McGuinty Says Ontario Entering Lean Times With Less Government Spending

Ontario Premier Dalton McGuinty said today Canada’s most-populous province is entering “lean times” and that people shouldn’t expect the government to continue spending at the rate it has in recent years.

“We’ve entered into what you might call the lean times,” McGuinty said at a news conference after a speech in Ottawa. “The economy’s not going to grow as quickly. We cannot invest in new government spending to the extent we have.”

McGuinty’s remarks follow a report by the Conference Board of Canada this month that Ontario won’t be able to eliminate its deficit for another decade as slowing economic growth curbs revenue. McGuinty reiterated the government’s projection that it will eliminate its deficit by the fiscal year beginning April 2017.

Reductions in spending will require the province to examine the wages of public-sector employees such as nurses, doctors and teachers, McGuinty said. The government will negotiate “fairly and firmly” with public-sector unions to keep Ontario on a “sure and steady path” to balance the budget.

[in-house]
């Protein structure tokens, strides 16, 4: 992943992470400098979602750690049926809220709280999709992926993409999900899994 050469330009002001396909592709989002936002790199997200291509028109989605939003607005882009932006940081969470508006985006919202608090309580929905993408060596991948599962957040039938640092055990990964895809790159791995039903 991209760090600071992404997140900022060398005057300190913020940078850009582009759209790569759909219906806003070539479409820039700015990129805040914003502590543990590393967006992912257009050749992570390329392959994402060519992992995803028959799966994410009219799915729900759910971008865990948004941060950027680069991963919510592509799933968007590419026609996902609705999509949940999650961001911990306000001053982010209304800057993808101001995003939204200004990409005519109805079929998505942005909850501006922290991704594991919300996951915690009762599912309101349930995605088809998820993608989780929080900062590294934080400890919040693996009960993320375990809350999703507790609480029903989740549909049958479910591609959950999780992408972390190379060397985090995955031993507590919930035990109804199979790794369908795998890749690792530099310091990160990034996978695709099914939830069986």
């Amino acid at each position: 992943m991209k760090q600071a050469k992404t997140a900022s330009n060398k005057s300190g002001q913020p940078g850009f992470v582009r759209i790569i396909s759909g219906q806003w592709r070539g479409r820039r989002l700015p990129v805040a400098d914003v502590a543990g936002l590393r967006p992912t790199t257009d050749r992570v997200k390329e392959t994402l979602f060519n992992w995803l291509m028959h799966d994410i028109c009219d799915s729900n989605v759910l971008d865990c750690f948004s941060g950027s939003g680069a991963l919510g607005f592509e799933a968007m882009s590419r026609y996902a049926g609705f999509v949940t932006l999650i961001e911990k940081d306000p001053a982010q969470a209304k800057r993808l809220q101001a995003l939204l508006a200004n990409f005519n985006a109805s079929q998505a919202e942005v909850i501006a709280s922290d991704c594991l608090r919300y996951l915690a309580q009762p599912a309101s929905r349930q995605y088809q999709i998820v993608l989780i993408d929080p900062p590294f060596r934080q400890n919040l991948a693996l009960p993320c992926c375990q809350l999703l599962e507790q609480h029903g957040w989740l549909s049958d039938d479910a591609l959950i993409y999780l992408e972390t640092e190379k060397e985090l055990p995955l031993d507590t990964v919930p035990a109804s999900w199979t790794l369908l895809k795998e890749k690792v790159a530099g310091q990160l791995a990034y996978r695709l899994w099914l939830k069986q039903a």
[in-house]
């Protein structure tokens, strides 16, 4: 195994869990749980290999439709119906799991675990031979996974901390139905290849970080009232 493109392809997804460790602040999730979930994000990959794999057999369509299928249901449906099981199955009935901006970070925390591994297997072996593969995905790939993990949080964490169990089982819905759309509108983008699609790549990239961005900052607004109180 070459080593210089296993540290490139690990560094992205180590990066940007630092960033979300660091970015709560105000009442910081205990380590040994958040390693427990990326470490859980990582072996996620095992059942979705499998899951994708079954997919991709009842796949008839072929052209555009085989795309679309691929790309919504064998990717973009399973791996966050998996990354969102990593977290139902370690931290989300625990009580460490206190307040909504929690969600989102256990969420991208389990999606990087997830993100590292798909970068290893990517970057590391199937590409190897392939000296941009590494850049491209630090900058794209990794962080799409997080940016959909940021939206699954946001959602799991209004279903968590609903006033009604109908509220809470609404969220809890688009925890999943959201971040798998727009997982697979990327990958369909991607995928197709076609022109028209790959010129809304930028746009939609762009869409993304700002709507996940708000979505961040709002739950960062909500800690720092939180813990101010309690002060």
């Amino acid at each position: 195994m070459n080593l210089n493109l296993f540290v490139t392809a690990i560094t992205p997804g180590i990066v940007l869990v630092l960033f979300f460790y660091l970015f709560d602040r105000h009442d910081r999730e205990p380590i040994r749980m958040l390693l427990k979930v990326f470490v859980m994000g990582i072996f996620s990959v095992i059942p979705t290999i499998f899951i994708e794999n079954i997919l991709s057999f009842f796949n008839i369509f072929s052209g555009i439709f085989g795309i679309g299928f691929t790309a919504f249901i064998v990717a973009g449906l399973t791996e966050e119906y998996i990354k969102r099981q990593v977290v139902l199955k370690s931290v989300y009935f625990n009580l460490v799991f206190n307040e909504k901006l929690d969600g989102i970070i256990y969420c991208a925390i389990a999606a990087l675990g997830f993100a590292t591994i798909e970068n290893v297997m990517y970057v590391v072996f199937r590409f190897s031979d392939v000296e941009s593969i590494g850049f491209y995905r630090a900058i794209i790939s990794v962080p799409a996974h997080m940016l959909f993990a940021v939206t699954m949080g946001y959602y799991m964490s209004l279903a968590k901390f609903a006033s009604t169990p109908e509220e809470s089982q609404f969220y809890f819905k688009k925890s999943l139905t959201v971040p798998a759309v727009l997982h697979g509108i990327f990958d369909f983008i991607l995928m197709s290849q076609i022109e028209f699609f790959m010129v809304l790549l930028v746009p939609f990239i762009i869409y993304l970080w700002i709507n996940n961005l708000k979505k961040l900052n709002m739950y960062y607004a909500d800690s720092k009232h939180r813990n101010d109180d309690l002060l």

“I cannot guarantee there will be no interruption in public services,” he said.

Ontario will release a report by former Toronto-Dominion Bank chief economist Don Drummond on Feb. 15 about the province’s fiscal health. The report will show that cash transfers from the federal government don’t treat Ontario fairly compared with other provinces. McGuinty said.

Moody’s Investors Service in December cut its outlook for Ontario to negative and said the province needs to balance its books and reduce its debt to avoid a rating downgrade. Moody’s rates Ontario Aa1, its second-highest level.

To contact the reporter on this story: Andrew Mayeda in Ottawa at amayeda@bloomberg.net

To contact the editor responsible for this story: Chris Wellisz at cwellisz@bloomberg.net

Press spacebar to pause and continue. Press esc to stop.

Bloomberg reserves the right to remove comments but is under no obligation to do so, or to explain individual moderation decisions.

Please enable JavaScript to view the comments powered by Disqus.